Civil claims for cyberbullying may include causes of action such as defamation, invasion of privacy, intentional infliction of emotional distress, negligence and negligent entrustment which are described below:
Defamation is the tort of damaging a person’s good reputation. A communication is defamatory if it tends so to harm the reputation of another so to lower him in the estimation of the community or to others from associating or dealing with him. To be liable for defamation a plaintiff must prove the defendant made a defamatory statement concerning the plaintiff, that it was published to a third person and harmed the plaintiff’s reputation.
Intentional Infliction of Emotional Distress (IIED) is a tort claim for intentional conduct that results in emotional distress. To prove a claim for IIED a plaintiff must prove: a) outrageous conduct by the defendant b) the defendant intended to cause or recklessly disregarded of the probability of causing emotional distress c) the defendant’s actions resulted in actual suffering of severe or extreme emotional distress, and d) actual and proximate causation of the emotional distress by the defendant’s outrageous conduct.
Invasion of Privacy is a tort against an individual who unlawfully intrudes into anothers private matters, publicly discloses his or her private information, publicizes him in a false light or uses his name for personal gain.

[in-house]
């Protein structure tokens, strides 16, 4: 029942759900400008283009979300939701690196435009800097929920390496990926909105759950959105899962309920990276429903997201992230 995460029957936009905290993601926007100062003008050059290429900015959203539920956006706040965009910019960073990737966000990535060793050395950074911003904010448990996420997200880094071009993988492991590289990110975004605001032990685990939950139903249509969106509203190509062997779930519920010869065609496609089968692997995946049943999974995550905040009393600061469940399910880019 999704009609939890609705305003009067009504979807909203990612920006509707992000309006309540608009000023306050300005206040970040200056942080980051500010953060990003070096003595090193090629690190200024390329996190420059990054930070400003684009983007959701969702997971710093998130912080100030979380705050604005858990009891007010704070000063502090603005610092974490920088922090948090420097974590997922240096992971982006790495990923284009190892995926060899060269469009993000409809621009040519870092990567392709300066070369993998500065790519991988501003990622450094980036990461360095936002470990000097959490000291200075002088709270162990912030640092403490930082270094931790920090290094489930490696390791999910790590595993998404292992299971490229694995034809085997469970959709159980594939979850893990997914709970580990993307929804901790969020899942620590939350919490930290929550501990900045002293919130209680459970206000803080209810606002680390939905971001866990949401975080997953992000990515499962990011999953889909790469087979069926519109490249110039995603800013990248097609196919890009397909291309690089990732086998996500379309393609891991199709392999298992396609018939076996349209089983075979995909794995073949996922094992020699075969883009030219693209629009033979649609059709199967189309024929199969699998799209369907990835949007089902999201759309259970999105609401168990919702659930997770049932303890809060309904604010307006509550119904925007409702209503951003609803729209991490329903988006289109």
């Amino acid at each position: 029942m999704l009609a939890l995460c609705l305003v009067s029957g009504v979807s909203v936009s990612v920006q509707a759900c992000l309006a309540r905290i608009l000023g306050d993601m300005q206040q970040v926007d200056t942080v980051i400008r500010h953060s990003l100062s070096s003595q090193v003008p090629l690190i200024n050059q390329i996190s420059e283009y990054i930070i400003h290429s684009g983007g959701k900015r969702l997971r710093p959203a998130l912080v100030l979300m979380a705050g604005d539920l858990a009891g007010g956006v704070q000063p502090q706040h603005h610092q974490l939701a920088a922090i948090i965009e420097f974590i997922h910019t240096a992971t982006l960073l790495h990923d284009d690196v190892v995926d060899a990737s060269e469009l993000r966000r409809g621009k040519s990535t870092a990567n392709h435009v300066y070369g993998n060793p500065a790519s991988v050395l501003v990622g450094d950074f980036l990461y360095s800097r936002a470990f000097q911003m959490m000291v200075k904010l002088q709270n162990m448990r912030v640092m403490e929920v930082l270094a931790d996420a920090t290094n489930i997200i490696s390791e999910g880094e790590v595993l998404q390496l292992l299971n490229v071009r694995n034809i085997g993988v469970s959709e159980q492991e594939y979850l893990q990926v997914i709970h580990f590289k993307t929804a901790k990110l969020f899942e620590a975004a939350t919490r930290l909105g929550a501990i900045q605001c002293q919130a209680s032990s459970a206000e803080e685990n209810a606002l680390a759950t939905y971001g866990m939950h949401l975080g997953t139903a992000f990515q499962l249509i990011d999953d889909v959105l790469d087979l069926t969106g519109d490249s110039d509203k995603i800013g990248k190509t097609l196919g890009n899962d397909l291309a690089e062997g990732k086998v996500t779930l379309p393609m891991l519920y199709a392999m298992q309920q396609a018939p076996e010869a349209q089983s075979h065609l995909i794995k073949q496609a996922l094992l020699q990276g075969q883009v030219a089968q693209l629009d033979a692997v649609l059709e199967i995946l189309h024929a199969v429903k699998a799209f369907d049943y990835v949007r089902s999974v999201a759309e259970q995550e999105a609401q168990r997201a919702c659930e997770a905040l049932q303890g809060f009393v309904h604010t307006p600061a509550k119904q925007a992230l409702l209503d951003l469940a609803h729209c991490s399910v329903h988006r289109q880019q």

Negligence is the failure to use reasonable or ordinary care. To prove a cause of action for negligence, a plaintiff must establish that the defendant (1) owed a duty of care to the plaintiff, (2) that the defendant breached the duty of care, (3) the breach was the proximate cause of the plaintiff’s damages, and (4) the plaintiff sustained an actual loss or injury.
Negligent Entrustment – Negligent Entrustment is a civil claim for negligently allowing third party to use an item. It occurs when an actor permits another person to use a thing or to engage in an activity which is under the actor’s control, if the actor knows or should know that such person intends or is likely to use the thing or to conduct himself in the activity in such a manner as to create an unreasonable risk of harm to others.
If you are sued for a cyberbullying related claim you should not take the suit lightly. Cyberbullying can result in serious damages and you may be held personally liable for the harm caused by your child. Luckily, if you own a home, the claim may be covered under your homeowners insurance policy. You may also be covered under an umbrella insurance policy. If you are sued for one of the above listed claims you should put your insurance company on notice immediately. Failure to do so may result in denial of coverage.
For a free and friendly no obligation consultation, call Brent Wieand, an experienced Philadelphia personal injury lawyer that works on a contingency fee at (877) 654-3887.
Brent practices throughout all of Pennsylvania and New Jersey. He is proud to serve Southeastern Pennsylvania including Berks, Chester, Delaware, and Montgomery counties, as well as the New Jersey areas of Pennsauken, Gloucester and Camden NJ.